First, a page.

Components will include pre-deployment planning including threat data specific to the region concerned; personal security and protection techniques, including risk assessments, threat mitigation and situational awareness; personal conduct and carriage, including what you should carry, where and when, and how you should behave in different scenarios. It might also include other modules such as first aid, physical intervention, mine threat awareness, tactical driving skills and cultural awareness. The key here is to ‘educate, inform and understand’ so that threats can be avoided rather than encountered.
The benefits of this type of pre-deployment training are self-evident. The military and other government agencies have decided that this type of training is now mandatory for all personnel deploying to ‘threat’ zones. This includes not only military, intelligence and security personnel but also FCO, DfID, police and civilian contractors deploying on operations.
Benefits at all levels
Many commercial companies also see the benefits which can be gained at a number of levels within a company. Recent experience with a company in the Oil and Gas sector demonstrated the powerful results that can be achieved through the application of a well thought through threat analysis – training design – training execution – feedback loop. Not only did the training result in an immediate improvement in individual knowledge, capability and confidence, it also generated enhanced team performance and cohesion. There was considerable positive feedback from students regarding the company and their perception of how it valued its workforce. This resulted in an upward shift in company morale which then saw a change in the willingness of its employees to volunteer for the project in question. Thus, by conducting a well thought through, professionally delivered and task relevant package, the company saw marked improvements in performance at the individual, team and company levels.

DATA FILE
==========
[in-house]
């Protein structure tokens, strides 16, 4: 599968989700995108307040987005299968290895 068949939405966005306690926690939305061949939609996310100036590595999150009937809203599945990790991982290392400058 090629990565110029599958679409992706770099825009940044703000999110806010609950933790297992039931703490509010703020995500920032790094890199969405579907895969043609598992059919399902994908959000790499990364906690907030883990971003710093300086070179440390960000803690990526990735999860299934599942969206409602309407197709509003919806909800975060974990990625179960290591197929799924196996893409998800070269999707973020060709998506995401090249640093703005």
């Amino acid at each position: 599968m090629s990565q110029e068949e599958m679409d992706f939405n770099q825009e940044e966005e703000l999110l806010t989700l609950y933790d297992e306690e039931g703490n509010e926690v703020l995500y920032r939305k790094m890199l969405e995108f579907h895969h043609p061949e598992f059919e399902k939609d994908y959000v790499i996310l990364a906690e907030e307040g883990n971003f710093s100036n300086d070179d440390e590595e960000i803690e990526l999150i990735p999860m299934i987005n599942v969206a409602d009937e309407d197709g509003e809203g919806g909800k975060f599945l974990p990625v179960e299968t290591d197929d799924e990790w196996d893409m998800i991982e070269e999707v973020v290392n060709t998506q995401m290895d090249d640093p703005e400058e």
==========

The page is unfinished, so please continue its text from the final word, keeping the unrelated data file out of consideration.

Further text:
Preparation alone cannot offer a guarantee that risks will not materialise. It sits within the wider body of risk management, crisis response and contingency planning that all companies need when they operate in complex environments.
There can be no question however, that the preparation of one’s people, to make them fit for purpose, is a core responsibility of us all. For those operating in environments where greater complexity and challenge exists, the need is even clearer and this cannot be left to chance. By correctly assessing the environment and designing suitable pre-deployment training packages, companies can add value throughout their hierarchies.
It comes at a cost but Directors should ask not ‘How much does it cost?’ but ‘How much added value will we get?’
Paul Denning OBE
Director at Edson Tiger Ltd.